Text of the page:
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IDDQ testing: issues present and future

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2 Author(s)
Soden, J.M. ; Sandia Nat. Labs., Albuquerque, NM, USA ; Hawkins, C.F.

IDDQ testing has emerged from a company specific CMOS IC test technology in the 1960s and 1970s to become a worldwide accepted technique that is a requirement for low defective parts per million levels and failure rates. It is the single most sensitive test method to detect CMOS IC defects, and an abundance of studies have laid a solid foundation for why this is so. The IDDQ test uses the quiescent power supply current of logic states as an indication of defect presence. Its major requirement for maximum efficiency is that the design implement nanowatt power levels (nanoampere supply current) in the quiescent portion of the power supply current. No direct connections are allowed between VDD and VSS during the quiescent period. IDDQ testing has increased significantly since 1990, highlighting problems and driving solutions not addressed by the high reliability manufacturers of earlier technologies. Faster IDDQ instrumentation and better software tools to generate and grade IDDQ test patterns result from this increased interest. We address two major issues confronting IDDQ testing: yield loss and increased background current of deep submicron IC technologies projected by the Semiconductor Industry Association/Sematech road map. Both issues are points of controversy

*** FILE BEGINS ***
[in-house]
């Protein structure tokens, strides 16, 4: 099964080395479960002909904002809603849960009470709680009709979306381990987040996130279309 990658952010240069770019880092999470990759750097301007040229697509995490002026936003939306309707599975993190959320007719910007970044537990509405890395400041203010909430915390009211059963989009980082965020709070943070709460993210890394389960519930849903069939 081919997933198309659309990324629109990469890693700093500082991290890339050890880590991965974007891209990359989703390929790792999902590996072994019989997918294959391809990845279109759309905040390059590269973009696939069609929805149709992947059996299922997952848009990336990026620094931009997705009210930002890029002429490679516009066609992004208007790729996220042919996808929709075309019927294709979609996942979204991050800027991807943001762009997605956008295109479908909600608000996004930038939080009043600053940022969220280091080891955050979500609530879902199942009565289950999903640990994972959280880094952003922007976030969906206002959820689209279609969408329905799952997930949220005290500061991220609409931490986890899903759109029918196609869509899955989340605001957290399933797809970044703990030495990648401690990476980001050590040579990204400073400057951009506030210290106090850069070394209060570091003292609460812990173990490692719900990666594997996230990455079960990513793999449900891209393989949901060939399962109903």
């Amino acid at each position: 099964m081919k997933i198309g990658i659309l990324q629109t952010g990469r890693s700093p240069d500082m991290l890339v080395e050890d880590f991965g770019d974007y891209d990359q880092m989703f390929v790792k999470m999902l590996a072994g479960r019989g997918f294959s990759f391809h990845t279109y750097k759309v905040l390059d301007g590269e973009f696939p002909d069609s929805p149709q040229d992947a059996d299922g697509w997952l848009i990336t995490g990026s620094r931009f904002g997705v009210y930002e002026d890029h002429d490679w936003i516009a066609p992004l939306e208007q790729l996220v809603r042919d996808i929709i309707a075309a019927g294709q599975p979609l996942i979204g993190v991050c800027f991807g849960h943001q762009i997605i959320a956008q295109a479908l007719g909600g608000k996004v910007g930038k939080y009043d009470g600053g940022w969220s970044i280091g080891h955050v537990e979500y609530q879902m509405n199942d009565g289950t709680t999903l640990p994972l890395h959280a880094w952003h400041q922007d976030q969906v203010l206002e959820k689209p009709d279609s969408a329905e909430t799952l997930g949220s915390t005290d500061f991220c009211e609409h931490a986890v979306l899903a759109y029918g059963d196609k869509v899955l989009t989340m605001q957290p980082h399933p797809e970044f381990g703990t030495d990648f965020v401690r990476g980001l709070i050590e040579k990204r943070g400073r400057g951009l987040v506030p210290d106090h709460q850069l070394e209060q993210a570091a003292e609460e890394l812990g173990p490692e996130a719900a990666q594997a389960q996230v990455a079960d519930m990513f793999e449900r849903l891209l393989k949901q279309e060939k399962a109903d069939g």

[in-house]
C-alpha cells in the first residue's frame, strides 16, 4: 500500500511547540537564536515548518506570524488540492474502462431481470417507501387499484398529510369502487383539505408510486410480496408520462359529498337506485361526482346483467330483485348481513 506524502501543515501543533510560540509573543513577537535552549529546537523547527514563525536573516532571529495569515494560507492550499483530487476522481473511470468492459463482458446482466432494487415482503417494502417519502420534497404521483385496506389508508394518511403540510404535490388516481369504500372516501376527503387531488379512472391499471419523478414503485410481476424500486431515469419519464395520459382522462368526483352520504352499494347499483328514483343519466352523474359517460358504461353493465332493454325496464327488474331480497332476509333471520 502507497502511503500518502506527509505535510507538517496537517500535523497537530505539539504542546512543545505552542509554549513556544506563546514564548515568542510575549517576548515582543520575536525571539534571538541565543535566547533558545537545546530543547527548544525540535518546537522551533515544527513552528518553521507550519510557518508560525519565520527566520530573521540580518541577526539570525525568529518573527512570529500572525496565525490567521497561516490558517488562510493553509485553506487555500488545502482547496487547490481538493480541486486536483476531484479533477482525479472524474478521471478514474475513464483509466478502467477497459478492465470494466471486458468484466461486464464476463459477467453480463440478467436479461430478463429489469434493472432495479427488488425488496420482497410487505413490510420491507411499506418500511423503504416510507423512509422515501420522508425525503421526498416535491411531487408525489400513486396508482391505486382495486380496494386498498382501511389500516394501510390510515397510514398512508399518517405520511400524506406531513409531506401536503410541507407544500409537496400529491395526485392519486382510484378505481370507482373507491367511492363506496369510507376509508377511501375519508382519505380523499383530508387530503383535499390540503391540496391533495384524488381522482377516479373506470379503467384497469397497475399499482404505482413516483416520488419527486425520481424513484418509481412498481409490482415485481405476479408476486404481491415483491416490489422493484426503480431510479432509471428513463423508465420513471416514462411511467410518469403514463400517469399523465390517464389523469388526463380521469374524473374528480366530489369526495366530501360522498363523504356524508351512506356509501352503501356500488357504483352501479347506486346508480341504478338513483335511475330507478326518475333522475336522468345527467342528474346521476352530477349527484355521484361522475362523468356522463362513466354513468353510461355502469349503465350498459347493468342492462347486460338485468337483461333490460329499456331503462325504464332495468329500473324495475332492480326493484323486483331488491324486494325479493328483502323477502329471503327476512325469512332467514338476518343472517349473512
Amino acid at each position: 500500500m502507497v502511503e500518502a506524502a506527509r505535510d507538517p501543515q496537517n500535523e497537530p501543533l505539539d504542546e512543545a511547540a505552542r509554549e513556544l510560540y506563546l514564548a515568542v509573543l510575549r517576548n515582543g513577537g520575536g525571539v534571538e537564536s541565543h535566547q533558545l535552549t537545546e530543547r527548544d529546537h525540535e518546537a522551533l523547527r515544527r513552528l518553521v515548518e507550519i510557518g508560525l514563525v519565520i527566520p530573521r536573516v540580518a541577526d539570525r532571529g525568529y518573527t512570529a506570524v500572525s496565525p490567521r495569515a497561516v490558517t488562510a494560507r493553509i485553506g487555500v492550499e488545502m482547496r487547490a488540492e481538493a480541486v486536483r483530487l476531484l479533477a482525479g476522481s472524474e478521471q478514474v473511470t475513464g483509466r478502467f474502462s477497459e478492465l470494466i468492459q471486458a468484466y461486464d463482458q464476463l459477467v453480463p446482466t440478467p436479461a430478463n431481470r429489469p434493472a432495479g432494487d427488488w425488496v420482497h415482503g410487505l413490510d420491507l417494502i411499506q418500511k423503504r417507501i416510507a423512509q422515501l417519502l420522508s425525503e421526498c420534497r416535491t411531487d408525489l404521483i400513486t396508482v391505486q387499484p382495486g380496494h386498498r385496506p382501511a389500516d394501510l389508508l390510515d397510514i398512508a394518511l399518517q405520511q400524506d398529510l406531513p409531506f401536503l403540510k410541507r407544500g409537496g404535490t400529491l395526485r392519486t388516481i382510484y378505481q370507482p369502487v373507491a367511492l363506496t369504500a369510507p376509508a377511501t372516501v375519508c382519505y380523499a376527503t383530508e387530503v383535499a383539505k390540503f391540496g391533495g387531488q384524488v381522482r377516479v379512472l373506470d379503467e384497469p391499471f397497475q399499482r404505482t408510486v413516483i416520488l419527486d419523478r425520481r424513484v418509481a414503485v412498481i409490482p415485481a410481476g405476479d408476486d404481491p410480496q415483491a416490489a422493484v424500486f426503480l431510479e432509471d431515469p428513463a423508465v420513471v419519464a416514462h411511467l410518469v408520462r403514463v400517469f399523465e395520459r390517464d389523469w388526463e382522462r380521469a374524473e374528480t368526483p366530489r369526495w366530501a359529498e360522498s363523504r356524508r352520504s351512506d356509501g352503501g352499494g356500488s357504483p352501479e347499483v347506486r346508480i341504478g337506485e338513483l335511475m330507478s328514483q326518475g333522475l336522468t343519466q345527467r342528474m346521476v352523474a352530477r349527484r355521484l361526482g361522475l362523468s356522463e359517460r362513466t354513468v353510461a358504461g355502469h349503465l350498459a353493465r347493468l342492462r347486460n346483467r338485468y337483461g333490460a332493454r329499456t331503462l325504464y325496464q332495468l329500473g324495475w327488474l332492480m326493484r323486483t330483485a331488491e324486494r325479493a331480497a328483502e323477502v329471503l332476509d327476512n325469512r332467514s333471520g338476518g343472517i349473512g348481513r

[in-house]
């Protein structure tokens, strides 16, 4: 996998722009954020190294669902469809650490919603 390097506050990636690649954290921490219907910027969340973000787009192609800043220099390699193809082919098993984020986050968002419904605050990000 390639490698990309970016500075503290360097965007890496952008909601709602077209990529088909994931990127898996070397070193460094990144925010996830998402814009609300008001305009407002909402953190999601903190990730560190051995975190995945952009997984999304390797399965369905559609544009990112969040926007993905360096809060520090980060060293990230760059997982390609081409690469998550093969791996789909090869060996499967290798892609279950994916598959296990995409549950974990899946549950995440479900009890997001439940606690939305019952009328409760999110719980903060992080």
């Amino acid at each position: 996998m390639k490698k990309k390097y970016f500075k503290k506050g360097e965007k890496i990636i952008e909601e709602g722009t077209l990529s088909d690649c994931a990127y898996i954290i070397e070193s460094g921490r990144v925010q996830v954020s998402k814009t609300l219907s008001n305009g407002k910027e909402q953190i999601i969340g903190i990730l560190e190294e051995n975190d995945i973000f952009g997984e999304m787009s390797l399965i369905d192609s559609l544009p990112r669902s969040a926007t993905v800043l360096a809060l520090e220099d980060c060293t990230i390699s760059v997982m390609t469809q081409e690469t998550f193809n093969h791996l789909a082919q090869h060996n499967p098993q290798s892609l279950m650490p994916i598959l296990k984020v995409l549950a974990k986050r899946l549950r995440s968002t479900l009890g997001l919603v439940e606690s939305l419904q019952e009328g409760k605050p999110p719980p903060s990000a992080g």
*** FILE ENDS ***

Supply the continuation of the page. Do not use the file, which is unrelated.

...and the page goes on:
Published in:

Design & Test of Computers, IEEE  (Volume:13 ,  Issue: 4 )